WASHINGTON--Tempers flared as a key House committee on Thursday pored over tech-related portions of a massive and expensive so-called stimulus package, with Democrats downplaying the lack of any hearings and Republicans calling the rush to a vote the same day an "abomination."
Members of the House of Representatives committee, which is charged with finalizing the portions of the $825 billion legislation that deal with broadband, clean energy, and health care, were deeply divided along partisan lines over the procedures that should be followed. This is one of President Obama's first priorities: his spokesman said on Thursday that "we have to do everything in our power, and Congress does, too, to get that package moving."
The Republicans on the Energy and Commerce Committee said they weren't necessarily opposed to the proposals--instead, they said more time was necessary to review the bill and objected to the idea of approving the largest single spending package in American history with zero hearings. Another sticking point: how much authority the Federal Communications Commission would have over broadband and Net neutrality regulations.
"I respect the right of the new president to have his agenda put before the American people, but I think it is abominable that a bill that is 269 pages is going to be the object of a one-day markup and no hearing," said Joe Barton, the ranking Republican from Texas. "It is truly an insult that we couldn't have several weeks to review this."
Mike Rogers (R-Mich.) added that by not holding hearings, "We have taken away Americans' right to petition their government."
The committee approved the clean energy and broadband portions of the bill, and as of 8 p.m. ET, the rancorous session had moved on to health care and showed no signs of ending anytime soon. A vote on the remainder is expected late Thursday or Friday, with a House floor vote next week.
Democrats, led by Committee Chair Henry Waxman (D-Calif.) said that without action, the economic recession would only accelerate.
"We urgently need an economic recovery package, and we need it immediately," Waxman said.
The tempestuous hearing shows that any honeymoon for the Obama administration may be unusually brief. It was only 48 hours earlier that the incoming president announced "an end to the petty grievances and false promises, the recriminations and worn-out dogmas that for far too long have strangled our politics."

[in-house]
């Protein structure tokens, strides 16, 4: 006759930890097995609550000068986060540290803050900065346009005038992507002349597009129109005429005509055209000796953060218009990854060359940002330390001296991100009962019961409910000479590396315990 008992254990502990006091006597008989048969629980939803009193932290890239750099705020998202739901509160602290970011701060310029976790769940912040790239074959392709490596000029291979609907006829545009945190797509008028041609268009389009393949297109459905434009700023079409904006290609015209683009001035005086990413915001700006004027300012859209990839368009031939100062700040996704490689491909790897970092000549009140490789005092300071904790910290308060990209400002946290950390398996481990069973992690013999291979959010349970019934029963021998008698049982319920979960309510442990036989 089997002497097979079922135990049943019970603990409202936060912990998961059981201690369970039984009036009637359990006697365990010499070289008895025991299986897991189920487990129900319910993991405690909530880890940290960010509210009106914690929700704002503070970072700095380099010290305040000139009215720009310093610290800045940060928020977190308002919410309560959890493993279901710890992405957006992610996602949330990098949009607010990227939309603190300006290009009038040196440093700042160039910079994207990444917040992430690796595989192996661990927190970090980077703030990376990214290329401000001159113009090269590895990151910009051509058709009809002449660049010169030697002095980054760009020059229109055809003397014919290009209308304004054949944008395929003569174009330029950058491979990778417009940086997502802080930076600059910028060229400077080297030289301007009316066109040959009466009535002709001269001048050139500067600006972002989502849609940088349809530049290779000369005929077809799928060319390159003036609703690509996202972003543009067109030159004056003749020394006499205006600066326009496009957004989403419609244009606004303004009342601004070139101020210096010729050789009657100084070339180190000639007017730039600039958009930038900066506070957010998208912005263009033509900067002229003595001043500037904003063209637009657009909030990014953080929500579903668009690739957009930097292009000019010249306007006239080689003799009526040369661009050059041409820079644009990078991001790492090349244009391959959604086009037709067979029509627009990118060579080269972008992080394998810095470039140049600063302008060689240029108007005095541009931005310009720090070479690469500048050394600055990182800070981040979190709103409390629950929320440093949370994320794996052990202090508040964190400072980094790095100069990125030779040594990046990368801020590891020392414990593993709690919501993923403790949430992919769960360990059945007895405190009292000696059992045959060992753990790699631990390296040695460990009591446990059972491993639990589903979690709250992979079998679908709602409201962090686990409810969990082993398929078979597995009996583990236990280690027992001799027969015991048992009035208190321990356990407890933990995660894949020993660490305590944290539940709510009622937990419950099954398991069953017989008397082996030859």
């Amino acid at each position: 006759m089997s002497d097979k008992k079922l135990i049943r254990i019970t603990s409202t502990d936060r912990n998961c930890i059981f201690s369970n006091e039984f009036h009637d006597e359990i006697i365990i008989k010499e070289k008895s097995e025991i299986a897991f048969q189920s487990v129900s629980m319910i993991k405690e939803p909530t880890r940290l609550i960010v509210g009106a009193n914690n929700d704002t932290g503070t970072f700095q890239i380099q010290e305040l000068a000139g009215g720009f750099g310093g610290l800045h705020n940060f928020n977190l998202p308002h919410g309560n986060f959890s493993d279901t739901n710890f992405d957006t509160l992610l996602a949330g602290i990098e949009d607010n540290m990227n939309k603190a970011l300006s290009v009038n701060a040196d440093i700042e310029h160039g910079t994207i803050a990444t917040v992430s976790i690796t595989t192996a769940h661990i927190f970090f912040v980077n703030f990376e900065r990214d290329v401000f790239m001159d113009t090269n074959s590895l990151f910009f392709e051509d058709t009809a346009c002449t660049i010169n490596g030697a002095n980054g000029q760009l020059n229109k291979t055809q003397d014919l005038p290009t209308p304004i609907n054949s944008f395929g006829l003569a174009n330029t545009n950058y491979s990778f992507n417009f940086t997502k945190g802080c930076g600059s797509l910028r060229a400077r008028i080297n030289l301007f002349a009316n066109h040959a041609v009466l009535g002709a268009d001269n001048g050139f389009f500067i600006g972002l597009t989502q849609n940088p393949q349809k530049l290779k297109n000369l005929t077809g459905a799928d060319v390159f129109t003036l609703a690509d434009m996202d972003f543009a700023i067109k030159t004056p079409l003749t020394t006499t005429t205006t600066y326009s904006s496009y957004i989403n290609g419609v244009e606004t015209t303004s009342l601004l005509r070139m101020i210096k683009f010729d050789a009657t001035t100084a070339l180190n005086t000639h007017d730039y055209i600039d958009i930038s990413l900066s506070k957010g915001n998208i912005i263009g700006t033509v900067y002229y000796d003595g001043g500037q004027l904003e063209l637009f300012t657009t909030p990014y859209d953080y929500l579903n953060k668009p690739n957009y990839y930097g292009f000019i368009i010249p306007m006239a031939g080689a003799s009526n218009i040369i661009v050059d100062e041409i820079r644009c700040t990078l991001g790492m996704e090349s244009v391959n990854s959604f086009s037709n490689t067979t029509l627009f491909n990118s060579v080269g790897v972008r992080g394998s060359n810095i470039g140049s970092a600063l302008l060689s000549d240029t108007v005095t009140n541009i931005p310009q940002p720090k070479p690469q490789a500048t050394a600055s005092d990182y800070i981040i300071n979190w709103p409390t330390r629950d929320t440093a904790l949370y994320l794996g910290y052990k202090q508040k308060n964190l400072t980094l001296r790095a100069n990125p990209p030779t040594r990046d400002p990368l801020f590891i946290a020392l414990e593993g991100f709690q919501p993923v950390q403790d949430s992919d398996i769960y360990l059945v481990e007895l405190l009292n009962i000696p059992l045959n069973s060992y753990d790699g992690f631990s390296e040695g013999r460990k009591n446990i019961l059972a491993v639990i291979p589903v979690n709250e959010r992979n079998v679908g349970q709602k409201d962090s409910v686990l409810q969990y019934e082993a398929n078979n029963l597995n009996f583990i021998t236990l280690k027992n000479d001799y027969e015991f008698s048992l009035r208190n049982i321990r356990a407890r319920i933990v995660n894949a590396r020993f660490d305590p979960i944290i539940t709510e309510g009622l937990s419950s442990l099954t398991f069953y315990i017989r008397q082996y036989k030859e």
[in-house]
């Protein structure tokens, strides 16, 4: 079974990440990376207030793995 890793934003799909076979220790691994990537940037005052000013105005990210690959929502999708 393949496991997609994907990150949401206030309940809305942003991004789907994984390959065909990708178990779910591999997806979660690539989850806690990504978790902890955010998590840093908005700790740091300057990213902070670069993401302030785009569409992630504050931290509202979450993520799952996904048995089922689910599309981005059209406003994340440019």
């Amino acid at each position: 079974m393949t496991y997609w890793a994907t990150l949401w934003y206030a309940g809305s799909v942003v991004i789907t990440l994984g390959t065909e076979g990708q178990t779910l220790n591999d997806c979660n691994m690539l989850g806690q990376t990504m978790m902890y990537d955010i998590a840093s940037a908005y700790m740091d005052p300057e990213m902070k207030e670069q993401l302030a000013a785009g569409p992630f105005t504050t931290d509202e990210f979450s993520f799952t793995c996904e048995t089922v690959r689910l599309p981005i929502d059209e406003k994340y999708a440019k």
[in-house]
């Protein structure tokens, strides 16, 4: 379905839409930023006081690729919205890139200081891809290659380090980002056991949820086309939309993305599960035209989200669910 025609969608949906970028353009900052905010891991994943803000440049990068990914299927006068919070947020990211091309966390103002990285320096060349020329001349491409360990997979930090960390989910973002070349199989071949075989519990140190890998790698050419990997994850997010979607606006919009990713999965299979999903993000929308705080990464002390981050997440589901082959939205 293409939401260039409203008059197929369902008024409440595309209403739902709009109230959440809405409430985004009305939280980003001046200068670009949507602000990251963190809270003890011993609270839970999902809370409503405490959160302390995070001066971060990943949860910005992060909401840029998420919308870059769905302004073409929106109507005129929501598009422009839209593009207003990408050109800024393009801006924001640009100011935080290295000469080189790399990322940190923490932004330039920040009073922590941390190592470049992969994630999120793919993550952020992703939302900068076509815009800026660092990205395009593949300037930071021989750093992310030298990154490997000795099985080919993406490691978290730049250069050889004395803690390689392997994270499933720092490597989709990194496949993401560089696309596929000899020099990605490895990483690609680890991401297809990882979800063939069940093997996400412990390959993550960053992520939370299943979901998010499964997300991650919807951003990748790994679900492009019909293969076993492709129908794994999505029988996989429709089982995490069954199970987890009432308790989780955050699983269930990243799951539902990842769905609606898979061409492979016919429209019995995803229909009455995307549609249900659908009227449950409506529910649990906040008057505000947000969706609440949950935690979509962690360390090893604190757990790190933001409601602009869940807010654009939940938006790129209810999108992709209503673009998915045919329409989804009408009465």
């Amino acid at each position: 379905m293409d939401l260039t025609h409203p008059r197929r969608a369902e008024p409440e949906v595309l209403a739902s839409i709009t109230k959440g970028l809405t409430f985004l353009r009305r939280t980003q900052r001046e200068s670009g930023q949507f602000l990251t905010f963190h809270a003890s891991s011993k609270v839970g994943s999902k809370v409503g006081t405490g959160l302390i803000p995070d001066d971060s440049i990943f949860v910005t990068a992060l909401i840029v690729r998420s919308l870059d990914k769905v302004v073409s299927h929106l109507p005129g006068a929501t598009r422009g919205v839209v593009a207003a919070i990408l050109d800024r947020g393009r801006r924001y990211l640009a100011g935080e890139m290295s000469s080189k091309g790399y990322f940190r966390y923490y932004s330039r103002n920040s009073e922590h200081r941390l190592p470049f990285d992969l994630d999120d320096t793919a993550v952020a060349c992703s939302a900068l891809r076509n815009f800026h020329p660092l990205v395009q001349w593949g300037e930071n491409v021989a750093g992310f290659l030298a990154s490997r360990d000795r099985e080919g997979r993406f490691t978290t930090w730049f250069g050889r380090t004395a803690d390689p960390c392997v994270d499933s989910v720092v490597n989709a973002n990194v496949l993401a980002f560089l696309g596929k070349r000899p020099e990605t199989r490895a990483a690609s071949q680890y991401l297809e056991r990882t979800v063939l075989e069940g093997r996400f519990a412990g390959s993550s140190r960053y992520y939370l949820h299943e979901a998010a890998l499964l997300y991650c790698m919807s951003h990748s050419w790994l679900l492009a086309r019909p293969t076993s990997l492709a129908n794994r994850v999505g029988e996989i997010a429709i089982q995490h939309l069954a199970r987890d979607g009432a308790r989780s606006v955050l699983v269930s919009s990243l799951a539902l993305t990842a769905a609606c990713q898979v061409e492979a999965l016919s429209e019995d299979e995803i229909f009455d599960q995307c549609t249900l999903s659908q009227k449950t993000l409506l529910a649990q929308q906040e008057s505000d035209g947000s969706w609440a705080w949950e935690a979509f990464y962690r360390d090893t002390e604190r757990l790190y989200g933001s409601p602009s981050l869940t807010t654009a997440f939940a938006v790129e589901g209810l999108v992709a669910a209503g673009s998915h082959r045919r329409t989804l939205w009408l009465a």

(To be sure, when they were in the minority instead of majority, the Democrats also complained about the same procedural gambits. The former Democratic ranking member of the same committee, John Dingell, accused (PDF) the Republicans of rushing to a vote on an energy bill "with no hearings" and "no process." Other Democrats charged in 2005 that the Republican leadership wanted to "steamroll" legislation through Congress "with no hearings.")
The debate: "Underserved" vs. "Unserved"
The American Recovery and Reinvestment Act allocates $6 billion in funding for broadband deployment, with $2.825 billion in grants to be administered by the National Telecommunications Information Administration for "unserved" and "underserved" areas of the country.
Republicans were concerned however, with how "unserved" and "underserved" would be defined, how the funds would be allocated to unserved vs. underserved areas, and whether broadband funding even served the purpose of stimulating the economy.
The broadband portion of the stimulus package "will take years to implement," contended Joseph Pitts (R-Penn.). "The American people deserve better. It's not an economic stimulus, it's primarily a massive spending bill."
The legislation would leave it up to the Federal Communications Commission to define "unserved" and "underserved."
"It's a real tragedy, transferring our ability to make those policy decisions outside of this committee," said Cliff Stearns (R-Fla.). "I don't know how we make any decisions here today when we have no definitions of unserved and underserved."
To mitigate the power handed to the FCC, the committee agreed to an amendment requiring the commission to base its definitions of "underserved" and "unserved" on the information collected under the Broadband Data Collection Act.
"Hopefully we can bring some specificity to what is unserved and underserved," said Bart Stupak (D-Mich.), who introduced the amendment.
After a map of broadband access in the United States is completed, the FCC will have 90 days to define the terms and 45 more days to institute rules and regulations based on the definitions.
Anna Eshoo (D-Calif.) told her colleagues there was no need to get "hung up" on the terms, provoking Steve Buyer (R-Ind.) to pound his desk.
"Definitions are important!" he said, voice raised.
Eshoo also praised the mandate for Net neutrality included in the legislation. The bill stipulates that grant recipients must operate broadband and high-speed wireless networks on an "open access basis." The FCC is charged with defining "open access" within 45 days of the bill's passage into law.
Republicans, however, said the open access requirement could impede the main purpose of the bill--job creation.
Furthermore, the bill "will require the FCC to rush to judgment on some of the most complicated issues facing the communications industry today," Stearns said.
The committee added an amendment to the bill to make broadband grant funding specifically available for interoperable networks for emergency responders. Other amendments made minor adjustments to the eligibility requirements for the funds, while others required additional reports from the FCC and the NTIA on broadband deployment and the impact of the grants.
CNET's Declan McCullagh contributed to this report.